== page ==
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|INSEE Vietnam’s Hon Chong Cement Plant features waste heat recovery power plant technology|
INSEE Vietnam has earned a reputation for delivering commercially superior solutions to customers far and wide, carried out through installing state-of-the-art equipment and implementing processes which ensure the most efficient and green manufacturing, while the utmost attention is being paid to environmental protection.
As scientists and politicians debate the facts surrounding climate change, global warming, and dwindling natural resources, eco-friendly practices not only draw favourable public sentiment and increasingly supportive government policies, but a lower carbon footprint results in cost savings and increasing profitability.
This green fashion focuses on creating profit while minimising negative environmental effects, or in some cases generating positive ones. Continuously pioneering the production of construction material and waste management in the south of the country, INSEE Vietnam has strived to account for being environmentally-friendly when designing its operating procedures, and the cement production process is no different.
Cement manufacturing process
Cement is produced from raw materials like limestone, clay, and sand. These raw materials are quarried, crushed, finely ground, and blended to the correct chemical composition. Small quantities of iron ore, alumina, and other minerals may be added to adjust the raw material composition.
Typically, the fine raw material is fed into a large rotary kiln where it is heated to about 1,450 degrees Celsius (°C). The high temperature causes the raw materials to react and form a hard-nodular material called clinker. The clinker is then cooled and ground with gypsum and other additives to produce cement.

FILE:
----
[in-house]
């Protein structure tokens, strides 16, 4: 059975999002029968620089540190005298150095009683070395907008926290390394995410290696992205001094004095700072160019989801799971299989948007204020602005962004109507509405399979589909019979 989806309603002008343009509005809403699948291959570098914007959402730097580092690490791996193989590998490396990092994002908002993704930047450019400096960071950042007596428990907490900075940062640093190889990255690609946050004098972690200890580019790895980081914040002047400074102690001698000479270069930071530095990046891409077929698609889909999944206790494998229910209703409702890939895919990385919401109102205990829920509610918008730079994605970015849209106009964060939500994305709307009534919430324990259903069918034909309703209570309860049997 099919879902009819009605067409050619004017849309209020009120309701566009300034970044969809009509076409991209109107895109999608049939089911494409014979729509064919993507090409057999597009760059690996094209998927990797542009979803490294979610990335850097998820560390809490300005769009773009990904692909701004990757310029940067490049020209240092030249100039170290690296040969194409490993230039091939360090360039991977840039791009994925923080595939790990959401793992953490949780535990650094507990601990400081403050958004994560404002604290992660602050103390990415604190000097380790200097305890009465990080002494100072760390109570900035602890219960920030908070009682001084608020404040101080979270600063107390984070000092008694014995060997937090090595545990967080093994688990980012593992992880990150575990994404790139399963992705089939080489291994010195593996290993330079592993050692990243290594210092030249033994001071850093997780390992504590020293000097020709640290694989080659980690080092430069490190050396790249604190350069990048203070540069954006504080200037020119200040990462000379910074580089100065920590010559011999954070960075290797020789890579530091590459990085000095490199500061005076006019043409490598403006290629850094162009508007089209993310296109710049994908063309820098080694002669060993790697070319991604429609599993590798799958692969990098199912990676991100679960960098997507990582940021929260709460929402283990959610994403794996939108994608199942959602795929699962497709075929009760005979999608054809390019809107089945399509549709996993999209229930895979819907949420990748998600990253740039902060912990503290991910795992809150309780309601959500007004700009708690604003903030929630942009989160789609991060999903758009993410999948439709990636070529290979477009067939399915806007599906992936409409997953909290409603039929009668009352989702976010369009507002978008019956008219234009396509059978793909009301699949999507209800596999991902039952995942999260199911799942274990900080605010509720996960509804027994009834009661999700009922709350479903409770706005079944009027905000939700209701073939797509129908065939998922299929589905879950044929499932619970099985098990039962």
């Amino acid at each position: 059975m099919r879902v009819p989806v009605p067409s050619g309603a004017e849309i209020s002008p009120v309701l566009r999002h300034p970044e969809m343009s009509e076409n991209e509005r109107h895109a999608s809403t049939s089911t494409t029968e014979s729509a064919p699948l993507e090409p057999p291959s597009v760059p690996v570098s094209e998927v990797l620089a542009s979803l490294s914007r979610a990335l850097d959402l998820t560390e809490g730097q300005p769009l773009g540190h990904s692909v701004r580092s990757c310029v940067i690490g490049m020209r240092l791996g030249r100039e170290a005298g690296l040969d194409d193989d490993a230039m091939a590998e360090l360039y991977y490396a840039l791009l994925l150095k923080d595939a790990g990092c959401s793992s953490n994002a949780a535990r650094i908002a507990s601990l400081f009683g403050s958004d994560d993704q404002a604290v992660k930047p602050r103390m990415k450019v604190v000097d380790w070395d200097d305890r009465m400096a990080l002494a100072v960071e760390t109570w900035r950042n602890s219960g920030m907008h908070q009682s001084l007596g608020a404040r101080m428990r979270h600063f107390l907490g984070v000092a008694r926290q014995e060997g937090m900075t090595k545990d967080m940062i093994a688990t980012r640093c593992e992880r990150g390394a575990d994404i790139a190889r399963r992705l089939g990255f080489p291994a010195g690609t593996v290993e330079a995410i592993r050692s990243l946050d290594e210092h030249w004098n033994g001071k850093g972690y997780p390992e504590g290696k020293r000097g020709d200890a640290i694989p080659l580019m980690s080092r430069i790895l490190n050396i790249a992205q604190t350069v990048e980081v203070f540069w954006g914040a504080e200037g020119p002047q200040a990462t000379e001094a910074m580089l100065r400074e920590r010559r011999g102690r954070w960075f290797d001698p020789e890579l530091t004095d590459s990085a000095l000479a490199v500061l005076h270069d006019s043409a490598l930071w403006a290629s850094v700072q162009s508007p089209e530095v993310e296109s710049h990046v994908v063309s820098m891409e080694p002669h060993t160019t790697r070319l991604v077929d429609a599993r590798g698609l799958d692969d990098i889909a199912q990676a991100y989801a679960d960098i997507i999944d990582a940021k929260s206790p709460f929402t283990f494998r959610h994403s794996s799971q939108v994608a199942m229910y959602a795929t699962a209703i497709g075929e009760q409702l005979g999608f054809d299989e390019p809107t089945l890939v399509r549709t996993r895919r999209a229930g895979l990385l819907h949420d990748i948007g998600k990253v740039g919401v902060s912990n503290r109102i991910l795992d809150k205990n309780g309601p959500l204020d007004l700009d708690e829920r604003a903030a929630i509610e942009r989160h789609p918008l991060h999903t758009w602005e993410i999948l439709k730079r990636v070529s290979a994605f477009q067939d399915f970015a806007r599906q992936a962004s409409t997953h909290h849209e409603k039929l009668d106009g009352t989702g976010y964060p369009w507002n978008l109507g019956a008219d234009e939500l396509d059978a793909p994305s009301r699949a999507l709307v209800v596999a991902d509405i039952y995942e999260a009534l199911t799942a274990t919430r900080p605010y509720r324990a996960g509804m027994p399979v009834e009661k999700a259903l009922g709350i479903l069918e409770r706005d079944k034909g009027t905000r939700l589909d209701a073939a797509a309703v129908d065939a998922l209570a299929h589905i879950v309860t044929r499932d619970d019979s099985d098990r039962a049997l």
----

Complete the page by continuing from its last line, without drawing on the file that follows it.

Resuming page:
Cement production requires the grinding of three separate types of materials during the process – the raw material, coal, and cement. After the kiln, mills are the second-highest energy consumers at the plant. At INSEE, we are proud to operate vertical roller mills (VRM), which require higher competent maintenance from mill operators, from material preparation to quality control, but are worth it.
According to data from INSEE Vietnam’s Hon Chong Cement Plant and Thi Vai Grinding Terminal, VRM finish-grinding consumes about 20 per cent less energy than semi-finish grinding with a roller press and ball mill.
INSEE’s 20 years of experience in mastering and continually upgrading the VRM operation is a truly marvellous achievement. Many generations of engineers and operators at the plant have worked tirelessly side-by-side to keep VRM operations at above 50 per cent efficiency.
Waste-heat recovery power plant
New state-of-the-art suspension process kilns include multi-stage pre-heaters and pre-calciners to pre-process raw materials before they enter the kiln and an air-quench system to cool the clinker product. Kiln exhaust streams, from the clinker cooler and the kiln pre-heater system, contain thermal energy that can be converted into power. Typically, the clinker coolers release large amounts of heated air at 250-340°C directly into the atmosphere. At the kiln charging side, the 300-400°C kiln gas coming off the pre-heaters is used to dry material in the raw mill and/or the coal mill, and is then sent to bag filter houses to remove dust before finally being vented into the atmosphere.
If the raw mill is down, the exhaust gas is cooled with a water spray or cold air before it entered the dust collectors. Maximising overall kiln process efficiency is paramount for efficient plant operation, while remaining waste heat from the pre-heater exhausts and clinker coolers can be recovered and used to generate power to offset a portion of power purchased from the grid.
It offers enormous benefits for the economy, society and environment, meeting 25 per cent of the plant’s electricity demand, equivalent to electricity for 18,000 households in one year. Relieving pressure on the national grid and generating around six megawatts of power, this system enables INSEE Vietnam to indirectly eliminate approximately 25,000 tonnes of carbon dioxide per year, equivalent to 9,300 tonnes of coal per year.